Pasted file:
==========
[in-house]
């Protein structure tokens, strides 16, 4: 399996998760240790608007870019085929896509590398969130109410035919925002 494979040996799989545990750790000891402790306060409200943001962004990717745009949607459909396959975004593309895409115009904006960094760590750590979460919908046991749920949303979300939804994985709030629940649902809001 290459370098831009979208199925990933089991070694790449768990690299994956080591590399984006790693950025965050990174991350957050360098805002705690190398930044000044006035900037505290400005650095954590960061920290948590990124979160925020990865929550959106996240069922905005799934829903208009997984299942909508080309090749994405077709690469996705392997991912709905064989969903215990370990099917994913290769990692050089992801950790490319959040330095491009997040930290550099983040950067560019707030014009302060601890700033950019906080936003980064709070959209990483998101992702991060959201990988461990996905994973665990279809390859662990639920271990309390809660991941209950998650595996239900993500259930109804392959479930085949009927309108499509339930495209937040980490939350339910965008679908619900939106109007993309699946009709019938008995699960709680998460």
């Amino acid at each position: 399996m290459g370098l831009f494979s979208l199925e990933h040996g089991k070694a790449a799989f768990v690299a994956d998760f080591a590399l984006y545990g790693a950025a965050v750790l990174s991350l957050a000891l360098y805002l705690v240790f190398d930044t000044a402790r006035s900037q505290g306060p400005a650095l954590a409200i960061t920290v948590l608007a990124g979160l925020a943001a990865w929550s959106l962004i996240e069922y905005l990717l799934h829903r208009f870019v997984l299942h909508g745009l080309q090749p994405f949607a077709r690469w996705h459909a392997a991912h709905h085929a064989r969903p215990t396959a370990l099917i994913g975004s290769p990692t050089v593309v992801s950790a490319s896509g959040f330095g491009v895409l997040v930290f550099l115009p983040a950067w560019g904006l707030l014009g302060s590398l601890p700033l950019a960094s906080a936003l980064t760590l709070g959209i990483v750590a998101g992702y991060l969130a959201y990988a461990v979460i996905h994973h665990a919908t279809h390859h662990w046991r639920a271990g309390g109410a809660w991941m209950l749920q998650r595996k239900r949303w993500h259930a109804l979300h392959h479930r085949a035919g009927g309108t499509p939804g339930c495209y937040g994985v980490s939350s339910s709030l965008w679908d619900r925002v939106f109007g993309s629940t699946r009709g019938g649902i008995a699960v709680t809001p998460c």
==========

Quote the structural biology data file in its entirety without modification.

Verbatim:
[in-house]
């Protein structure tokens, strides 16, 4: 399996998760240790608007870019085929896509590398969130109410035919925002 494979040996799989545990750790000891402790306060409200943001962004990717745009949607459909396959975004593309895409115009904006960094760590750590979460919908046991749920949303979300939804994985709030629940649902809001 290459370098831009979208199925990933089991070694790449768990690299994956080591590399984006790693950025965050990174991350957050360098805002705690190398930044000044006035900037505290400005650095954590960061920290948590990124979160925020990865929550959106996240069922905005799934829903208009997984299942909508080309090749994405077709690469996705392997991912709905064989969903215990370990099917994913290769990692050089992801950790490319959040330095491009997040930290550099983040950067560019707030014009302060601890700033950019906080936003980064709070959209990483998101992702991060959201990988461990996905994973665990279809390859662990639920271990309390809660991941209950998650595996239900993500259930109804392959479930085949009927309108499509339930495209937040980490939350339910965008679908619900939106109007993309699946009709019938008995699960709680998460």
């Amino acid at each position: 399996m290459g370098l831009f494979s979208l199925e990933h040996g089991k070694a790449a799989f768990v690299a994956d998760f080591a590399l984006y545990g790693a950025a965050v750790l990174s991350l957050a000891l360098y805002l705690v240790f190398d930044t000044a402790r006035s900037q505290g306060p400005a650095l954590a409200i960061t920290v948590l608007a990124g979160l925020a943001a990865w929550s959106l962004i996240e069922y905005l990717l799934h829903r208009f870019v997984l299942h909508g745009l080309q090749p994405f949607a077709r690469w996705h459909a392997a991912h709905h085929a064989r969903p215990t396959a370990l099917i994913g975004s290769p990692t050089v593309v992801s950790a490319s896509g959040f330095g491009v895409l997040v930290f550099l115009p983040a950067w560019g904006l707030l014009g302060s590398l601890p700033l950019a960094s906080a936003l980064t760590l709070g959209i990483v750590a998101g992702y991060l969130a959201y990988a461990v979460i996905h994973h665990a919908t279809h390859h662990w046991r639920a271990g309390g109410a809660w991941m209950l749920q998650r595996k239900r949303w993500h259930a109804l979300h392959h479930r085949a035919g009927g309108t499509p939804g339930c495209y937040g994985v980490s939350s339910s709030l965008w679908d619900r925002v939106f109007g993309s629940t699946r009709g019938g649902i008995a699960v709680t809001p998460c």